- I have no weapons, but I have a Regian Bishop, and I invoke it's "DUNGEON" ability to draw two cards, and happen to draw a Dagger. I then attack a Darkness ("Battle: Unequipped Heroes cannot attack."), which would have prevent me from using my Regian Bishop at all, but I now have a Dagger to equip on him so that I can use him. Legal?


The Regian Bishop uses his Dungeon ability before you select who you are attacking. Hopefully the new rules clarifications (due out at the end of the week), will address this.

Antistone wrote:

- If your answer to the above questions is that "DUNGEON" abilities should still work even if the hero can't attack (possibly because they take place before the actual battle), then I draw a Chalice Defender, with the ability "DUNGEON: Attack +1 for each Item that produces Light." Can I use that ability if the Chalice Defender can't attack?


Yes. But the Chalice Defender gains the Attack bonus. So, if he can't attack, the point is moot.

Antistone wrote:

- If I attack a Haunt in rank 1 with a Feayn Archer and another hero, can I choose the Feayn Archer as the hero that cannot attack due to the Haunt's effect, even though he is already prevented from attacking by his own card text?


No. The Feayn archer cannot attack the Haunt. It can't not attack twice.

Antistone wrote:

- If I attack a Revenant in rank 1 with a Feayn Archer, does he get destroyed (after having his strength reduced to zero) even though he isn't "involved" in the fight? Can I target him with an Iron Ration to keep his strength up and avoid having him destroyed?


Yes. He is destroyed. Yes. He can eat some rations before hand and get his strength up. Really, if these Thunderstone Heroes just ate more often, I think they'd fair better.
 
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Looks like Ryan already addressed this. Should have read all the way down.
 
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jimpinto wrote:
I assume when you write, LEGAL? with a question mark you are asking the question of whether or not this is legal. Since you've stated a true statement. I will just address that. Yes. If the Elf Archmage is the only Hero in your hand, correct. You cannot attack the Haunt.

Your interpretation of the question "Legal?" is as I intended.

When you say that "I" cannot attack the Haunt, do you actually mean that I can attack (definition #3) the Haunt after using the Elf Archmage's ability, but that the Elf cannot attack (definition #2) the Haunt?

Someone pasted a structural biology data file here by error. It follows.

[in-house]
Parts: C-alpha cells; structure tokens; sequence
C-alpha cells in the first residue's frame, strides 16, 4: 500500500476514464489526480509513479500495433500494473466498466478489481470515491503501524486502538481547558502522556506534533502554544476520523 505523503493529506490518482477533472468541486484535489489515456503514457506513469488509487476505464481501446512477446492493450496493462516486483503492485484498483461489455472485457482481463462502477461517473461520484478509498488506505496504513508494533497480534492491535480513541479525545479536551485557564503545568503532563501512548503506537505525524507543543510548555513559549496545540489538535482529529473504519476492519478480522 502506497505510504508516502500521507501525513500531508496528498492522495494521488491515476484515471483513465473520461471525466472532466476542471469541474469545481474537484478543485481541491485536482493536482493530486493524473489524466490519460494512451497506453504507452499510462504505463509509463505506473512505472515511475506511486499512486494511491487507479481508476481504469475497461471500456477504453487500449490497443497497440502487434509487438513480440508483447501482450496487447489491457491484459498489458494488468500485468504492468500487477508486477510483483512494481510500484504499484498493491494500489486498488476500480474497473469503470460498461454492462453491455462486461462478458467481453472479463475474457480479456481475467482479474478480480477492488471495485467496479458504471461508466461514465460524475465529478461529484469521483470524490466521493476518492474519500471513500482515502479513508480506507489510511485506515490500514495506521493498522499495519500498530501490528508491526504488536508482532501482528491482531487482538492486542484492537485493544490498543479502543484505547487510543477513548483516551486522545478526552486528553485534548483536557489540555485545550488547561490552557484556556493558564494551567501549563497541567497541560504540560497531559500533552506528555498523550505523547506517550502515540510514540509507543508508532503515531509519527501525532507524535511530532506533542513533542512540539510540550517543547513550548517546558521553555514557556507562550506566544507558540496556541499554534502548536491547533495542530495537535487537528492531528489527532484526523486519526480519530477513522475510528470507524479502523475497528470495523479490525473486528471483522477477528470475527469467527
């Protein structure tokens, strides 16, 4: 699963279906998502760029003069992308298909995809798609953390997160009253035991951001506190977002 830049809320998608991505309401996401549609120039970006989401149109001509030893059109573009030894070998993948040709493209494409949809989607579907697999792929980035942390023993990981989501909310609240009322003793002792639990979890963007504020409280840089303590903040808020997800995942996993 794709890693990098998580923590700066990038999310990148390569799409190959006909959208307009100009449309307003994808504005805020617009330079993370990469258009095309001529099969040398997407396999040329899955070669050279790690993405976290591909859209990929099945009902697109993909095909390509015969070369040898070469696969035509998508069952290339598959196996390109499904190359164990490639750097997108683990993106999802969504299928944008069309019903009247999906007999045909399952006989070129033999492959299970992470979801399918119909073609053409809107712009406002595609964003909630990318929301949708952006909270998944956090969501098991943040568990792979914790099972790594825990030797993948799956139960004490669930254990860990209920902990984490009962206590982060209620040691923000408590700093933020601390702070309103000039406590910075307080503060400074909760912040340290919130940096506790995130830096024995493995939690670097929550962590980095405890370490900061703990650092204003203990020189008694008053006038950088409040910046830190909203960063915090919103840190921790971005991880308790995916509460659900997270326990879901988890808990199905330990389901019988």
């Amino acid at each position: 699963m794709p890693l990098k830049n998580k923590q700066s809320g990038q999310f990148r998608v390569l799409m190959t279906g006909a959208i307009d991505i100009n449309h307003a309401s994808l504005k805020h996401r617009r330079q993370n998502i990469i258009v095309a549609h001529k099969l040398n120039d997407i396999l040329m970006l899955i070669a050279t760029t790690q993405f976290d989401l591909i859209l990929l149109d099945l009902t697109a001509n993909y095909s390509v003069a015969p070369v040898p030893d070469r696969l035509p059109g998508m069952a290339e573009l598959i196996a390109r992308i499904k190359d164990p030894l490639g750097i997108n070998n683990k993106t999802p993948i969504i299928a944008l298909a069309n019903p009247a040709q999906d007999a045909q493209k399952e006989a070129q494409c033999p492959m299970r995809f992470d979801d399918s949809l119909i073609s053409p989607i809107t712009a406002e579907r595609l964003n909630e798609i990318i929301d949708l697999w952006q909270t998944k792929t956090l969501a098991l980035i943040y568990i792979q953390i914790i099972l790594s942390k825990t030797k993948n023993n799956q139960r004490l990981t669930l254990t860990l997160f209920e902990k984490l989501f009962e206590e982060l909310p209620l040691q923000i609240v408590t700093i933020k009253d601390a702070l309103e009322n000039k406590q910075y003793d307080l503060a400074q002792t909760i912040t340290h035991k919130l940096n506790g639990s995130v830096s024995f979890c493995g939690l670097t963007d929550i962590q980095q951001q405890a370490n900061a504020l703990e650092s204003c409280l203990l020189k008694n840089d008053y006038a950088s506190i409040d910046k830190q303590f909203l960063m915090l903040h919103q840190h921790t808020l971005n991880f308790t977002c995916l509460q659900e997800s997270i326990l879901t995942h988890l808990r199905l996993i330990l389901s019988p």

If you really mean that I cannot choose to do battle with the Haunt at all, then why is that? Perhaps I've misunderstood the Haunt card and it actually means that it cannot be attacked if the party contains exactly one hero, as opposed to meaning that one hero from the party will be forced to sit on the sidelines if I choose to do battle with it?

jimpinto wrote:
Incorrect. The Regian Bishop uses his Dungeon ability before you select who you are attacking.

What part was incorrect? Perhaps I was unclear, but I was attempting to describe a situation in which the Regian Bishop uses his Dungeon ability, draws a Dagger, equips it, and then attacks the Darkness (which would have been impossible if the Dagger were not drawn).

jimpinto wrote:
Yes. But the Chalice Defender gains the Attack bonus. So, if he can't attack, the point is moot.

OK, so the key is that a Dungeon ability that just says "Attack +1" means that the card with the ability gains attack value, but that attack vaue isn't transferred from the card to my attack value total until the battle actually takes place?

Thanks; that seems managable enough. I assume this will be reflected in the turn sequence in the updated rulebook...

jimpinto wrote:
No. The Feayn archer cannot attack the Haunt. It can't not attack twice.

I'm sorry, but I'm still really confused about the exact nature of the rule you are creating to prevent this.


- Any decision that would cause a hero to be unable to attack due to two independent reasons is illegal?

Meaning that I can't even choose to engage a Darkness on rank 1 if I have a Feayn Archer and no weapons in my hand (no matter what other cards I have), since he'd be stopped from attacking both by being at rank 1 and by the Darkness' Battle effect?


- I cannot choose to target an ability such that a hero would be prevented from attacking due to two independent reasons?

Meaning if you ever published a card with the ability "DUNGEON: Destroy one hero; that hero cannot attack," then it would be illegal to use that ability on an unarmed hero before fighting a Darkness?


- I cannot deliberately target any ability in a way that causes that ability's effect to be entirely negated?

Meaning that when I fight a Gray Ooze (destroys one hero unless a weapon is attached), if I have one armed hero and one unarmed hero, I must target the unarmed hero, since the armed hero would be unaffected?

Well, maybe the Gray Ooze actually means "destroy one hero, unless at least one attached weapon exists in your hand," which would invalidate that example. How about: If you ever published a monster with the ability "Battle: Reduce one hero's strength by half," it would be illegal to select a hero that currently has zero strength, since halving zero has no effect?


- I cannot deliberately target an ability in a way that causes any part of that ability's effect to be negated?

Meaning that I cannot feed Goodberries to a hero whose attack is already entirely magical, even if I just want the strength bonus?


- Some other option that I've overlooked?


I guess it's not important to get an answer right now if this will all be explained in the new rulebook...